Thanks to ongoing advances in orthodontics, getting and wearing traditional wire-and-bracket braces is easier and more comfortable than ever before. At Carnegie Hill Dental Group on New York City’s Upper East Side, orthodontic specialist Bharat Vohra, DDS, offers conventional braces for pediatric patients. If your older child or teen has crooked teeth, gaps, or a misaligned bite, call the office or book an appointment online today.
Braces are orthodontic devices that apply precise, controlled force to change the position of your teeth. They consist of two main parts: small mounted brackets and adjustable archwires.
The brackets, which may be made of medical grade metal or clear ceramic, are bonded to your teeth, while the archwires pass through the slots in the brackets to provide adjustable leverage. In some cases, rubber bands, hooks, or headgear may be used to provide additional control.
To incrementally straighten your child’s teeth and realign their bite over time, Dr. Vohra continually adjusts the archwires, attaching additional wire or bands when needed.
Conventional braces are generally the most cost-effective way to correct a variety of common orthodontic problems, ranging from crooked teeth to improper bite alignment.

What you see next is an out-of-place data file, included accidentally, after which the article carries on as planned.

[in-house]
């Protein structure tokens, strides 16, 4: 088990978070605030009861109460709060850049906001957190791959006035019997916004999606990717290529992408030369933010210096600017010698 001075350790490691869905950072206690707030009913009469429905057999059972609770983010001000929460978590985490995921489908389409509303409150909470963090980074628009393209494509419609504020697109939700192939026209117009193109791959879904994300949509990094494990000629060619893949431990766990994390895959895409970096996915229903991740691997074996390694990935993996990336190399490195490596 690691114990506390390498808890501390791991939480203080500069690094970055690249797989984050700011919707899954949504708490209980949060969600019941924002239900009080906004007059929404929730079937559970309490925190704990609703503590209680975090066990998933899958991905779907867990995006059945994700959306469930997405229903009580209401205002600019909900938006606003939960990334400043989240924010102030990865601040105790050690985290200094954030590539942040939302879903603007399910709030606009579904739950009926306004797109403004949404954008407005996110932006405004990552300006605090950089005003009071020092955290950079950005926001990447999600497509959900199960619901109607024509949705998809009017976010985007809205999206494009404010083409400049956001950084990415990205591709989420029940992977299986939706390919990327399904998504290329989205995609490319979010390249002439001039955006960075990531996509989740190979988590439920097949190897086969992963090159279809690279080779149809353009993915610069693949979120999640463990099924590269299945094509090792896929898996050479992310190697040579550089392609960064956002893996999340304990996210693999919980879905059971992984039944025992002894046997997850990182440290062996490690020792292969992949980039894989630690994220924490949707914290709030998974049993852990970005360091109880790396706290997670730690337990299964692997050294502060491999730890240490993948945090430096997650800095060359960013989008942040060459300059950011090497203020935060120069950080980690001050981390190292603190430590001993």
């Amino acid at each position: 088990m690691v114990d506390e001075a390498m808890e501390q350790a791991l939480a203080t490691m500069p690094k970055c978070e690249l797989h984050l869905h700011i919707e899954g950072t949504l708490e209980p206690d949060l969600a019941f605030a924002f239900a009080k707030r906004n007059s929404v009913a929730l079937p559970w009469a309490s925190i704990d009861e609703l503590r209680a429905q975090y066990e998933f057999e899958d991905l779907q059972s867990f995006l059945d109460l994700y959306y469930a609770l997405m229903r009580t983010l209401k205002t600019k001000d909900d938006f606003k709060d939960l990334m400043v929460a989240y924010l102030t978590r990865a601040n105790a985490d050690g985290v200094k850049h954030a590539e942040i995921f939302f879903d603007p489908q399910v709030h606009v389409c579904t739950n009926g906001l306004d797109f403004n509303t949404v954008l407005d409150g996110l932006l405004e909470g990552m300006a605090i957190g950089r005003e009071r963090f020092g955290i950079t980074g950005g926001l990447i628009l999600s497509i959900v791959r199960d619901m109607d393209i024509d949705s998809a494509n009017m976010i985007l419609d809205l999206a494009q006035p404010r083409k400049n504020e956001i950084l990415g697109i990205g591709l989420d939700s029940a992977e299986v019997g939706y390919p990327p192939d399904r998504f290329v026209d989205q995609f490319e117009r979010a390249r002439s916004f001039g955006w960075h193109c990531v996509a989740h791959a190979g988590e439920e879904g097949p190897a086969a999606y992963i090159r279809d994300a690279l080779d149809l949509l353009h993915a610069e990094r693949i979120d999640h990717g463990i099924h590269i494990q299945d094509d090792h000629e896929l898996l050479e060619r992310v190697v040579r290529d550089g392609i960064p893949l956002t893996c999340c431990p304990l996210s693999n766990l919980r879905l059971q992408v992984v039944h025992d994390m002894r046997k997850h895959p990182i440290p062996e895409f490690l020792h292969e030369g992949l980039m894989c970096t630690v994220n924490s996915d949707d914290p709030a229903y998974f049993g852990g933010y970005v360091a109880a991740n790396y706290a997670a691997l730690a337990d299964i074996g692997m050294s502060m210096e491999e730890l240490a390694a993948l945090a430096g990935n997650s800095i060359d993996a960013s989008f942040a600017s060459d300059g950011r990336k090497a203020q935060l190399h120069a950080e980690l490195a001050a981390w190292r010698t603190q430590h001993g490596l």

But while many young orthodontic patients are most interested in the cosmetic benefits of wearing braces, they’re just as important for attaining optimal oral health, especially for kids or adolescents with poor bite alignment, overcrowded teeth, or wide gaps between teeth.
That’s because living with poorly spaced teeth or a misaligned bite increases the risk of tooth decay, gum disease, and jaw problems; it can even make it harder to chew food efficiently.
Although adults do wear braces, orthodontic treatment tends to work much faster on children and adolescents because their growing jaws make their teeth more responsive to repositioning.
Although there’s no “best age” for braces, children who need them usually benefit most when treatment starts between the ages of 8 and 14.
During this time, a child’s last few permanent teeth are erupting or have already erupted, and their mouth, jaw, and head are still growing. The timing that works best for your child depends on their individual growth rate and how quickly their permanent teeth arrive.
Once your child’s teeth are in the right position, Dr. Vohra removes the archwires, brackets, and residual bonding cement. The final phase of orthodontic care, also known as the “retention phase,” requires your child to wear a custom retainer until their teeth and jaw have stabilized.
To create a custom retainer, Dr. Vohra takes an impression of your child’s new bite and sends it off to a dental lab. Most patients receive their retainers with a week.
To learn more, call the office today or schedule an appointment online anytime.